1. NZ has a robust, growing economy which needs investment and skills.
NZ got through the GFC relatively well and has been on a bit of a roll ever since, in contrast to most developed economies. Tourism and primary production are the largest industries, but medium and high tech industries are growing rapidly and an increasing population requires an infrastructure build. Immigrants bringing investment and skills are needed.
2. NZ has a democracy that works quite well.
NZ has a proportional representation system, so most viewpoints have a voice in Parliament, and governments tend to be centrist, without extreme shifts to left or right. NZ tends to follow a relatively principled foreign policy, and meets its international obligations.
3. NZ is an inclusive, diverse multicultural society.
OK nobody's perfect, but Kiwi's do seem to do well at accepting diversity. NZ was the first country to give women the vote, has had 2 female prime ministers, has significantly engaged with indigenous Maori to attempt to right historical wrongs, recognises gay marriage and generally welcomes immigrants from a variety of backgrounds into Kiwi society.
4. NZ is beautiful, and it is compact (if a bit long and skinny)
NZ has great beaches, mountains and lakes and it's small enough that you can generally get to them easily. Travelling through the working countryside to get there is often a spectacularly beautiful journey in itself. The climate is temperate so it's seldom too cold or too hot. However, full disclosure, it is in the roaring 40's (southern latitude winds) so it is often four seasons in one day.
5. NZ has great national and regional parks, waterways, walkways and cycleways.
NZ is full of public space sequestered to protect natural heritage and get you out camping, climbing, kayaking, walking or cycling. It also has some of the world's best sheltered waterways for boating and sustainably managed fishing.
6. NZ critters aren’t likely to kill you.
NZ has no snakes, deadly spiders, or large carnivorous mammals, unlike our Australian cousins who seem to have every venomous critter imaginable. The most dangerous thing in the NZ outdoors is the changeable weather.
7. Kiwis aren’t a bad lot to hang with.
Kiwis tend to be friendly, well-travelled, welcoming people, who generally don't carry guns unless they are hunting. And anyone who hunts is generally helping control introduced species which threaten natural environments, so hunters are good people too.
8. Kiwi culture is both proudly local and internationalist
The coffee is great, the wine and craft beer is outstanding, and the food is world class as Kiwi chefs combine global cuisine with fresh, sustainably harvested, local ingredients. Architecture and urban design is becoming more stylish and sophisticated. Kiwi movies and music are increasingly hitting the sweet spot when they are truly Kiwi, but resonate with broad human experiences.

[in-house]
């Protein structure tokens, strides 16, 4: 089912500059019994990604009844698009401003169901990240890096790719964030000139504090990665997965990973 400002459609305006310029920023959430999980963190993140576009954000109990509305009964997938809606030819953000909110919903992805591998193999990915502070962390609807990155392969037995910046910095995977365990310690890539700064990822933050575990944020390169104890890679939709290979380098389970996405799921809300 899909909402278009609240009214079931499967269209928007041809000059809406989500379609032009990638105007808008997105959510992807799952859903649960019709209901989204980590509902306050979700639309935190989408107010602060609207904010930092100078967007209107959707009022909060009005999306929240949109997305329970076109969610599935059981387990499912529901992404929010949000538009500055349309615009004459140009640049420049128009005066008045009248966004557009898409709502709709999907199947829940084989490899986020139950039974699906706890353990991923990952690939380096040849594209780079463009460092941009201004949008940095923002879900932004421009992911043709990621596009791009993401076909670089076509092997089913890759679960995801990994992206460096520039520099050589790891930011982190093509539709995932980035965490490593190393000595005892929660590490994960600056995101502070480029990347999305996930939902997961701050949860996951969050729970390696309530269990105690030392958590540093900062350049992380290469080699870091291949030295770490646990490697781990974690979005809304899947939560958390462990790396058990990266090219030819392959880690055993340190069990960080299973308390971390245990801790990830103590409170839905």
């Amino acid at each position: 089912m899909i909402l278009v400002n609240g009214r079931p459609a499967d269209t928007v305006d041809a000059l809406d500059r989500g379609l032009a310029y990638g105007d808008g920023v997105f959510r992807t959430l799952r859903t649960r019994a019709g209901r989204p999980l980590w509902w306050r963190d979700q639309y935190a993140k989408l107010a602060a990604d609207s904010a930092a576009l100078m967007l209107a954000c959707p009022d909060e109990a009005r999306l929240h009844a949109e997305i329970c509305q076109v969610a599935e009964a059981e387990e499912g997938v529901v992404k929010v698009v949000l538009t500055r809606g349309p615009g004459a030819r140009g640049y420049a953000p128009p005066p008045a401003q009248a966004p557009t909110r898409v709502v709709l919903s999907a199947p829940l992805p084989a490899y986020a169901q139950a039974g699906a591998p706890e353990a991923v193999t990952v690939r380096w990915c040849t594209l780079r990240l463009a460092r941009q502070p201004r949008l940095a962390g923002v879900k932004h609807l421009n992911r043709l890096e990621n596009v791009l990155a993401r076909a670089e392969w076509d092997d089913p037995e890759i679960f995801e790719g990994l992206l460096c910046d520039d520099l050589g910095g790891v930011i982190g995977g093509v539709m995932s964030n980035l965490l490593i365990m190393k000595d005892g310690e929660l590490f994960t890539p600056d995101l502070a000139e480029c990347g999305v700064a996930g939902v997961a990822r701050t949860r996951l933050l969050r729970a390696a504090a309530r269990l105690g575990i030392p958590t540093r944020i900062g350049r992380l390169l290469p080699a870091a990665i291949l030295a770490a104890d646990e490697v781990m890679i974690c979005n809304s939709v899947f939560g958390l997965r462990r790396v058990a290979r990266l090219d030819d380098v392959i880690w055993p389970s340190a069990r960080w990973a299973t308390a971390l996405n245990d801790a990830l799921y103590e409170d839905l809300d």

9. You get to support the World’s Best Rugby Team.
OK. Kiwis are increasingly diverse and urbane. but love of rugby still unites this country when the All Blacks play an international rugby test match. Or you can watch the NBA and support Steve Adams, Kiwi local boy made good with the Oklahoma City Thunder.
SO, what's involved in immigrating to New Zealand?
There are a number of pathways to residency in New Zealand. The main categories are:
- Skilled Migrants
- Residence from Work
- Family Category
Business Category visas are relevant for someone of means seeking to invest in NZ to buy, start or relocate a business. Within the Business Category, the Investor 1 subcategory provides a straightforward path to residency for those able to invest a minimum of NZ$10M. The Investor 2 subcategory provides a more restrictive and competitive path to residency for those capable of investing (in reality) NZ$2.5M for a longer period.
Skilled Migrants with recognised qualifications and skills may apply for residency under a competitive and complex “points system” which aims to recognise skills that NZ has a shortage of and quality of qualifications and experience.
Residence from Work is an alternative pathway whereby a potential migrant can receive a temporary work visa during which they may gain sufficient qualifications or experience to enable them to progress to residency.
Family Category applications relate to the reunification of families where one or more members of the family are currently residents and others seek to join them.
The New Zealand Government has recently tightened residency requirements and each of these pathways can be complex, with the risk that a misstep may permanently close the path. We strongly recommend that you seek the assistance of an experienced guide on your pathway to residency.
As self-deprecating Kiwis, we at Turner Hopkins are reluctant to blow our own trumpet but, what the hell, we are very good at this. Turner Hopkins has a great team of NZ's leading immigration consultants and many, many satisfied clients who are now neighbours.
Take our Free Preliminary Assessment
So if New Zealand sounds like it is the place for you, we would love to help you make it your new home. Take a few moments to complete our preliminary assessment (it's free) and one of our immigration lawyers will then get back to you on whether you may be eligible.
Or find our more about our immigration consulting services.
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Published: Fri, Nov 11th, 2016 by Tim McSweeney